4 1/2 years ago (time flies!) I wrote a blog piece on Clover Food Labs and how they were trying to combine lean thinking philosophy with a foodie love of quick, tasty, fresh food.
So what has happened to them?
In the time since that piece they’ve grown to 13 locations from 2 locations and they’re continuing to innovate and experiment. The lean thinking ethic is still there. For example, the company website lists their mistakes. As lean flow practitioners know, mistakes are not the problem; the problem is having a culture that treats mistakes as bad things rather than good things to learn from and study in order to improve.
What I love about the company is that the focus on lean principles — making to order, keeping the supply chains local and responsive, minimizing inventory — gives the organization a laser-sharp value proposition and a clear direction with respect to the overall strategic, organizational, IT, and business process architecture.
From their website:
If you work at Chipotle, or Panera, or McDonald’s you might think we’re crazy
At Clover we do a lot of things unlike other fast food companies. Why? For taste of course.
It’s hard to overstate how radically different we operate vs. our competitors. The way we operate is unheard of in our industry. I mean unheard of to the point that others don’t believe me until I show them around. No, really, there is no back-of-house, everything we do is visible to our customers. At Clover we:
Have no freezers. In the entire company. Not one.
Change our menu day-to-day to stay in sync with the best tasting seasonal ingredients.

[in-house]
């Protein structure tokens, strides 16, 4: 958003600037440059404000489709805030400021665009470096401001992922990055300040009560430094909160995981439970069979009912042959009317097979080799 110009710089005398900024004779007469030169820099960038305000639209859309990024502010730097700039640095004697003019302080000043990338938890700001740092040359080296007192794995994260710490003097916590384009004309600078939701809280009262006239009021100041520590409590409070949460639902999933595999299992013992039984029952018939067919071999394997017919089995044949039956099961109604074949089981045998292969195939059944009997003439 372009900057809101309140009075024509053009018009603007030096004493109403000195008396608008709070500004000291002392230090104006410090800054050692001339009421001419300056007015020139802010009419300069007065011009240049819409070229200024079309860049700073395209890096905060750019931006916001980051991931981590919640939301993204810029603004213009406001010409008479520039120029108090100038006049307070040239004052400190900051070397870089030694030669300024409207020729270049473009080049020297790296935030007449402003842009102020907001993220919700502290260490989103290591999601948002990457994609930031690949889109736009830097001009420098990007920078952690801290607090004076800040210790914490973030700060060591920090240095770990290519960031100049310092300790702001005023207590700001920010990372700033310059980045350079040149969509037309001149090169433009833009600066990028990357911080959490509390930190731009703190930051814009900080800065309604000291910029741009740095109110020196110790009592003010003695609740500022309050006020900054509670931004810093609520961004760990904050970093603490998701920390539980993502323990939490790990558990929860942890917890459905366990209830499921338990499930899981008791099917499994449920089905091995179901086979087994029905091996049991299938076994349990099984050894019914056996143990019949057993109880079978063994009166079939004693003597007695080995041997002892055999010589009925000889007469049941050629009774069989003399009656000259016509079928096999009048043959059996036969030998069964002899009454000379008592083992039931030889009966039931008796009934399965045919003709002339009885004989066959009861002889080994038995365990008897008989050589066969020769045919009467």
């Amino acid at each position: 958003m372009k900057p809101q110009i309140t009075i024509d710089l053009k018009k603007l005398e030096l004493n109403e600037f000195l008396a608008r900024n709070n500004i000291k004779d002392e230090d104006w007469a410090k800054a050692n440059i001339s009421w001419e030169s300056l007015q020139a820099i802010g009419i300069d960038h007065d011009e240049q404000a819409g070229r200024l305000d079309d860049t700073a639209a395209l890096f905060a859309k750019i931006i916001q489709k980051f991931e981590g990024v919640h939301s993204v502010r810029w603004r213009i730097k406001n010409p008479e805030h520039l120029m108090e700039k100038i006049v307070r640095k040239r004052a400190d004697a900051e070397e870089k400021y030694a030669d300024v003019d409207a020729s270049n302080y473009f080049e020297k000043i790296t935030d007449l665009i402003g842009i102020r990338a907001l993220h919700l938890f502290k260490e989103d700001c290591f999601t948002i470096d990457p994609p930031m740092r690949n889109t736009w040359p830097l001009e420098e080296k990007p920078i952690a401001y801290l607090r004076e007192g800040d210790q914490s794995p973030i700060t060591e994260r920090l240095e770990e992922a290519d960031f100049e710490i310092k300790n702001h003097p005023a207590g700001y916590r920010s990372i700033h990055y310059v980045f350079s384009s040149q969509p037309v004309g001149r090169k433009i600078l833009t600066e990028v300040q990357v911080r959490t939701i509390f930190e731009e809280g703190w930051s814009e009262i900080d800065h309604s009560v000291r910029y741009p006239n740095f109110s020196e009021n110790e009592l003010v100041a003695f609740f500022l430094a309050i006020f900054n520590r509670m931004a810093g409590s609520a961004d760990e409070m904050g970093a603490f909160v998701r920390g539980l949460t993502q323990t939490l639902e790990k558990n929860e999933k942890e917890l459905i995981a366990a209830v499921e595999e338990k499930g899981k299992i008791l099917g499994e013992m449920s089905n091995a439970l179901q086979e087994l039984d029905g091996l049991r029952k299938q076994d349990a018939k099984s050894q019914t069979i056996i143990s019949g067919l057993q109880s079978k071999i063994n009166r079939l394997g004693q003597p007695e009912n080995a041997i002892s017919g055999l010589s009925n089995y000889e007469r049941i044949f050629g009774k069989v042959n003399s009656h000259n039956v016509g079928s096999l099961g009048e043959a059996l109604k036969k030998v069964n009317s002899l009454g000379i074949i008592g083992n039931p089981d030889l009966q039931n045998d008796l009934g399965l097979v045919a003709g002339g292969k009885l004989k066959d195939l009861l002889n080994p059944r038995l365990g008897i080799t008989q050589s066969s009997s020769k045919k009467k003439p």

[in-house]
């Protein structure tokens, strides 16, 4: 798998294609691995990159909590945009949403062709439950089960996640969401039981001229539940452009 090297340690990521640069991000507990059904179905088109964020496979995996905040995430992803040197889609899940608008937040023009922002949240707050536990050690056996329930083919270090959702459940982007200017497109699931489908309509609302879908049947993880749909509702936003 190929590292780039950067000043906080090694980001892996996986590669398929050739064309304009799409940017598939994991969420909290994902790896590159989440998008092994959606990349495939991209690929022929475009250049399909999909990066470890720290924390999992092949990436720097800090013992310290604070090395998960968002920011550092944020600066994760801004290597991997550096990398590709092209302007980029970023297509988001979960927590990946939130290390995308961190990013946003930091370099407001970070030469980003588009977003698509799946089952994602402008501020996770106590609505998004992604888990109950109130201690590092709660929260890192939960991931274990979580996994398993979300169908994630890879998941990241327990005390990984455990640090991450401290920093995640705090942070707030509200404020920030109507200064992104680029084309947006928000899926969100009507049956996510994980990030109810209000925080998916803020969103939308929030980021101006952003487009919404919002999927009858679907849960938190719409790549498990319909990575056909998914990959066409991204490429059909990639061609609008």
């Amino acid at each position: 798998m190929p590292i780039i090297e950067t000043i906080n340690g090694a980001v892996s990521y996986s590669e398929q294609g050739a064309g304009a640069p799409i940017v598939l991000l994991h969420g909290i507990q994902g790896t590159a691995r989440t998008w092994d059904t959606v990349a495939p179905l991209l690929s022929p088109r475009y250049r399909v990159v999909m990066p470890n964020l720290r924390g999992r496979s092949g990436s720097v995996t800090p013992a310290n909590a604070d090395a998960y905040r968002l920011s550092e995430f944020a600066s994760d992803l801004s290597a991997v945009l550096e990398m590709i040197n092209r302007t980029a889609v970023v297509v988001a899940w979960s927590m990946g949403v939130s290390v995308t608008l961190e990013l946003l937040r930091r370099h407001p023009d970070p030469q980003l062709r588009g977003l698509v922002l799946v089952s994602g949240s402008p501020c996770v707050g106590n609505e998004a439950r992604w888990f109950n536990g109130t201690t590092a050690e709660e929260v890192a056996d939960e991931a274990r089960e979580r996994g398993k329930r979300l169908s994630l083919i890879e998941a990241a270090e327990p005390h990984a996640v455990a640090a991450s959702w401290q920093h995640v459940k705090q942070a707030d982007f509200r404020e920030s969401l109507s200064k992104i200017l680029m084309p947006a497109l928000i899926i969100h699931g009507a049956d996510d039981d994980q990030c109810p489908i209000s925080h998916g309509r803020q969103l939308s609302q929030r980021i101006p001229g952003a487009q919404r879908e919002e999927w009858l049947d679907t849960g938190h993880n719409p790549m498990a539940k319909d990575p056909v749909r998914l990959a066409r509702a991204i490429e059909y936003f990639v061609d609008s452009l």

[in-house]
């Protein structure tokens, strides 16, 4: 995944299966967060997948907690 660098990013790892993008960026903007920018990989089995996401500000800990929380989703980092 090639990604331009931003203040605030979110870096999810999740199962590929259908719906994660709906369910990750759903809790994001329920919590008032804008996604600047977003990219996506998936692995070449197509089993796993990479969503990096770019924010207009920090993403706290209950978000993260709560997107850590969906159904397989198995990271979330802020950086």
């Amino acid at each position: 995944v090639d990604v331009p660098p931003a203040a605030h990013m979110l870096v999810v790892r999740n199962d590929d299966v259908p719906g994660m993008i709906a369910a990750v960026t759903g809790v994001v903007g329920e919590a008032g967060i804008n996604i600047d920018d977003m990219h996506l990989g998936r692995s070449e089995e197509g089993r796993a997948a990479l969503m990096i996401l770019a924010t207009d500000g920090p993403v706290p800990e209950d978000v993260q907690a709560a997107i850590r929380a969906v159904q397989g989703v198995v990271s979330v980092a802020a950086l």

Cut food as close as we can to when you’re going to eat (e.g., tomatoes are cut when you order)
Keep your money in your region. (40-85% of our ingredients are from the Northeast)
Use an unheard of amount of organic ingredients (typically 30-60% depending on time of year)
Don’t EVER use any preservatives, “natural flavors,” “flavor enhancers,” “artificial flavors”*
Make food that will improve your health (no need to tell the kids, but that food is good for them)
Allow you to see us making your food. We have no “back of house” anywhere in our company.
100% of what we hand you is compostable. OK, nothing to do with taste. But it’s the right thing to do.
You might be saying that they can do this because they are smaller and local and that is precisely the point. The largest chains need to think about how to operate more locally, to devolve decision-making closer to local markets. This flies in the face of scale operations and centralized control, but that is the difference between lean thinking and building large monument systems and structures.